Conflicting Themes Of The Help: Romeo And Juliet Essay

Question:

Discuss about the Conflicting Themes of the Help for Romeo and Juliet.

Answer:

The theme a literary study entails the central topic of the text that the narrator treats for narrating his story. In other way, the theme of the contemporary literary works presents the underneath meaning of the work signifying the central idea to the readers[1]. A story can have several different themes connected with the plot. For example, the central theme of the Shakespeare’s Romeo and Juliet is the theme of love. The entire story reflects the dominance of love between Romeo and Juliet and focuses on the different incidents and conflicts around the central theme. Another example of the love theme paramount throughout the storey is Twilight by Stephanie Meyer. The narrator in the story portrays the theme of love underlying the theme of the revenge. Forbidden love between Edward and Bella is the central theme of the novel, which the narrator has portrayed significantly throughout the story. Similarly, one of the central themes of the novel The Help is again love, which is contrasted by the theme of bitter hate. The novel does not reflect the love theme as romantic, but the contrast and the counteraction between the suppressed love and dominant hate.

The theme of love in The Help is not purely similar to the theme of Romeo and Juliet and Twilight. Though the central theme of these three books are same, but the depiction and the treatment of the theme is different from each other. Apart from the theme of love, there are other conflicting themes of social class, race, violence and hate. The narrator has aptly depicted the social conditions of the contemporary society. The racial categorization of the upper and the lower class has been done by the skin color[2]. The white people of the society belonged to the upper class, whereas the black people are meant to be the maids and servants for the white people. The novel depicts the distinct relationship of the black and white people through various aspects of emotions.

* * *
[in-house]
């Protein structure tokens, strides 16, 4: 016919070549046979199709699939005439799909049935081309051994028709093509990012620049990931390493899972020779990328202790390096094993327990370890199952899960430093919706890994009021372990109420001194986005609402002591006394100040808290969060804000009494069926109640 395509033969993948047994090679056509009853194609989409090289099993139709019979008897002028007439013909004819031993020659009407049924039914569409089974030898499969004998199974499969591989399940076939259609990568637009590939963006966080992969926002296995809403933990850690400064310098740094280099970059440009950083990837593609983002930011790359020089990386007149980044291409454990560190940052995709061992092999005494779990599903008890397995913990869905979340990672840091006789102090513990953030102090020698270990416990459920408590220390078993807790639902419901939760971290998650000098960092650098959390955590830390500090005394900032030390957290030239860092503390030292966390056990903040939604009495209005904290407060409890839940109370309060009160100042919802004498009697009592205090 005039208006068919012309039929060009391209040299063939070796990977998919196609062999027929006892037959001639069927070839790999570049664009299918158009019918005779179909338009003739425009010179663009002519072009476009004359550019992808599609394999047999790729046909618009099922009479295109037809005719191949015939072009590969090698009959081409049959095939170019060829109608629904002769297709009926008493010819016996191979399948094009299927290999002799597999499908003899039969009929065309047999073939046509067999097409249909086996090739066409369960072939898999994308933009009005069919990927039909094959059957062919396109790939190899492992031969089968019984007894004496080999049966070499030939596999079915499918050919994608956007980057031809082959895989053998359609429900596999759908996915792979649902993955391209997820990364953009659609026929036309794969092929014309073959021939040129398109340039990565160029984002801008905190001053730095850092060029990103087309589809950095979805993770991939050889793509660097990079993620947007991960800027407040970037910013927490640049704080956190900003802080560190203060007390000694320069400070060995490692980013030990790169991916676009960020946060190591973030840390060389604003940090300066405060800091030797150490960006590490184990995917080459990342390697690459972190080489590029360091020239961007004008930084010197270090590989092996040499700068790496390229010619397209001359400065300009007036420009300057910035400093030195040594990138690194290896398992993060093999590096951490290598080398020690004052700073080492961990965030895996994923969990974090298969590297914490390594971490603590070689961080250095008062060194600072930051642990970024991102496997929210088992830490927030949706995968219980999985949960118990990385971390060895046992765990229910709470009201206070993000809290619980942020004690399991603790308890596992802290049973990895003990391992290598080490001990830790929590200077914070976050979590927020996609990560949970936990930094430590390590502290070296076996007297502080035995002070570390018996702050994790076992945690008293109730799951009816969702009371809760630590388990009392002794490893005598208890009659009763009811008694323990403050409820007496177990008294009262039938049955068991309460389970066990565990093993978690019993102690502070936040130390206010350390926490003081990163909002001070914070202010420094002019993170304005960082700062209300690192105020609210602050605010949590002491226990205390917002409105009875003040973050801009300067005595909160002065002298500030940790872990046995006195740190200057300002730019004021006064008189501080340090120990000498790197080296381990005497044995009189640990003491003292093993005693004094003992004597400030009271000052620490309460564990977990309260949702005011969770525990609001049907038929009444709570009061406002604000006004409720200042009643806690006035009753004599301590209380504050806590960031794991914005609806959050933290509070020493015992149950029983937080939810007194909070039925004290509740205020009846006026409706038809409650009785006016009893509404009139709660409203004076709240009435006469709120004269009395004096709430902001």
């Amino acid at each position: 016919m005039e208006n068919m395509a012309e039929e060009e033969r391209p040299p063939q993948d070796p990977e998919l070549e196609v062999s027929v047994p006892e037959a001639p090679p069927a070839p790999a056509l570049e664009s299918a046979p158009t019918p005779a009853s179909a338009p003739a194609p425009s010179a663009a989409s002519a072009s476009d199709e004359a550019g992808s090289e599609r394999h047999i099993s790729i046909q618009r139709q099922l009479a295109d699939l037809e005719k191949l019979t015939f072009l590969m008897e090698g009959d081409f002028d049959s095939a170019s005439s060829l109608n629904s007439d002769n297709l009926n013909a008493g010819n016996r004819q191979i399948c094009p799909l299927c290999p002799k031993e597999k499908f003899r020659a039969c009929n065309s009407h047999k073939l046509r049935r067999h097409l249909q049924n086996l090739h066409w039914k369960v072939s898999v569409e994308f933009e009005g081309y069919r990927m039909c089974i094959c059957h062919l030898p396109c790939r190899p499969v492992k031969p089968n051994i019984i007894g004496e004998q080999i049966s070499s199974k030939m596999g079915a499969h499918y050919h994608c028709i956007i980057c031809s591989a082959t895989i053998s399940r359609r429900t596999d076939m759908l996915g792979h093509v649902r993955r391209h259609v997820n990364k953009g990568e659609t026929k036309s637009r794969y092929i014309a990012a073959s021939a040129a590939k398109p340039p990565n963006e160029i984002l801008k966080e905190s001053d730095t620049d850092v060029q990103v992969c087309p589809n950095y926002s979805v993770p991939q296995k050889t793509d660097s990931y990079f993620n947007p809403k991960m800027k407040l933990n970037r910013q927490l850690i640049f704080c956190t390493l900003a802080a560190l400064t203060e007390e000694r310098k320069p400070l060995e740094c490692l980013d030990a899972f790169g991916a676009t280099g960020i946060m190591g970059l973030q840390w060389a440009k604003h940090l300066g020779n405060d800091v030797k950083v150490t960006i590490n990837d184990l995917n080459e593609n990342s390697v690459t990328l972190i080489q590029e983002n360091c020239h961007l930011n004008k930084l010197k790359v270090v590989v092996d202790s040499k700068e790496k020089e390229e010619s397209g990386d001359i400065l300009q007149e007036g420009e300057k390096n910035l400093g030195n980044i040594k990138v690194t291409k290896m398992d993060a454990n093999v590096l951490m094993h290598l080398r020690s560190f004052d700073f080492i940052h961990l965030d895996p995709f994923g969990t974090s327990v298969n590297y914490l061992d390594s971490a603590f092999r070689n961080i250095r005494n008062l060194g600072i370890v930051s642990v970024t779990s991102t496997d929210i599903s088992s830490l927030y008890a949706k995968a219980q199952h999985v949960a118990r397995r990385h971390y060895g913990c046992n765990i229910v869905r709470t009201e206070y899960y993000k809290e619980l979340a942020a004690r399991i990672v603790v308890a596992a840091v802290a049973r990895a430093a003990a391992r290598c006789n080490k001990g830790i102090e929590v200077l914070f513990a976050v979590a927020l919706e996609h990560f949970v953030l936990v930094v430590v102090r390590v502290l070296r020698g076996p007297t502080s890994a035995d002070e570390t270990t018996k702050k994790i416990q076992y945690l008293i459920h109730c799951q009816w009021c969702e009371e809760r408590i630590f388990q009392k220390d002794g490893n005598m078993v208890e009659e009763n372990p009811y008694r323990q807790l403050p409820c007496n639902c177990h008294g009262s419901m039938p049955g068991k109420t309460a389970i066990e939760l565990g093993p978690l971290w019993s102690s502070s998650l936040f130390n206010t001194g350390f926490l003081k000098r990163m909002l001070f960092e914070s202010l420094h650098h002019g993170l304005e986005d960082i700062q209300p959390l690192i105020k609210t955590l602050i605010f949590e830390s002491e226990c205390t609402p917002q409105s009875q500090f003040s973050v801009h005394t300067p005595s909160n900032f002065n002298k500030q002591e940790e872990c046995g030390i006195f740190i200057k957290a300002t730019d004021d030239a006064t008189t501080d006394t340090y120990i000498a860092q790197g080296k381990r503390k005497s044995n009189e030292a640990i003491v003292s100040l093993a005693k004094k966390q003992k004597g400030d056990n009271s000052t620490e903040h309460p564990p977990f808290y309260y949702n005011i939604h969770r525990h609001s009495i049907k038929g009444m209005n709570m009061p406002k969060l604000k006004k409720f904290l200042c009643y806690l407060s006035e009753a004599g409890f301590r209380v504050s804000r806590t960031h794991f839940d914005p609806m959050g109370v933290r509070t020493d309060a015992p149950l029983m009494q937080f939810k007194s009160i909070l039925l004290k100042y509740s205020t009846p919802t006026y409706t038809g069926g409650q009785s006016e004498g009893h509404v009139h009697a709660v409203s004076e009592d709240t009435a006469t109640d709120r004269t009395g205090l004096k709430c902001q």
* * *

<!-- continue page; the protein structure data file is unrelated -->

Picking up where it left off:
The two distinct class of the contemporary society are meant to behave in certain ways in order to accomplish the social expectations. The people belonging to the upper class are the ruling class who dictate the lives of the lower class black people. Elizabeth and Hilly is the perfect representative of the upper class who is driven by the racist culture[3]. Whereas, Skeeter, one of the central character of the novel does not fit in the upper class as she feels pity and love for the lower class people serving white people. In fact, Skeeter, later in the novel publishes a book, which tells the story of the lower class black people. Aibileen and Minny are remaining central characters who help Skeeter writing the book. However, the book Skeeter publishes at the end of the novel is named The Help. The narrator has allegorically kept the name of her novel same as the book published in the story by the central character of the novel.

The effort and the initiative to write a book on the lives of the maids in the contemporary society makes Skeeter to not follow the social expectation according to the racial division of the society. She is however not afraid to lose her social dignity, since she knows she is following the right path. The novel also tells the painful consequences of Skeeter for not performing her traditional role. The narrator also has presented the theme of violence with the by presenting the incidents that diffuse the loving speech and the domestic violence on the black people[4].

There are several themes presented in the novel. The novel and the book published in the novel by the central characters create a sense of camouflage in the novel, though both signify the helpless condition of the black people. The novel however, portrays the theme of love under the vague prevalence of hate.

Reference:

Kelm, Rebecca. “Stockett, Kathryn. The Help.(Brief Article)(Book Review).” Library Journal, vol. 134, no. 1, 2009, p. 83.

2017,

Carroll, Joseph, et al. Graphing Jane Austen: The evolutionary basis of literary meaning. Springer, 2012.

"The Help Themes From Litcharts | The Creators Of Sparknotes." Litcharts, 2017,

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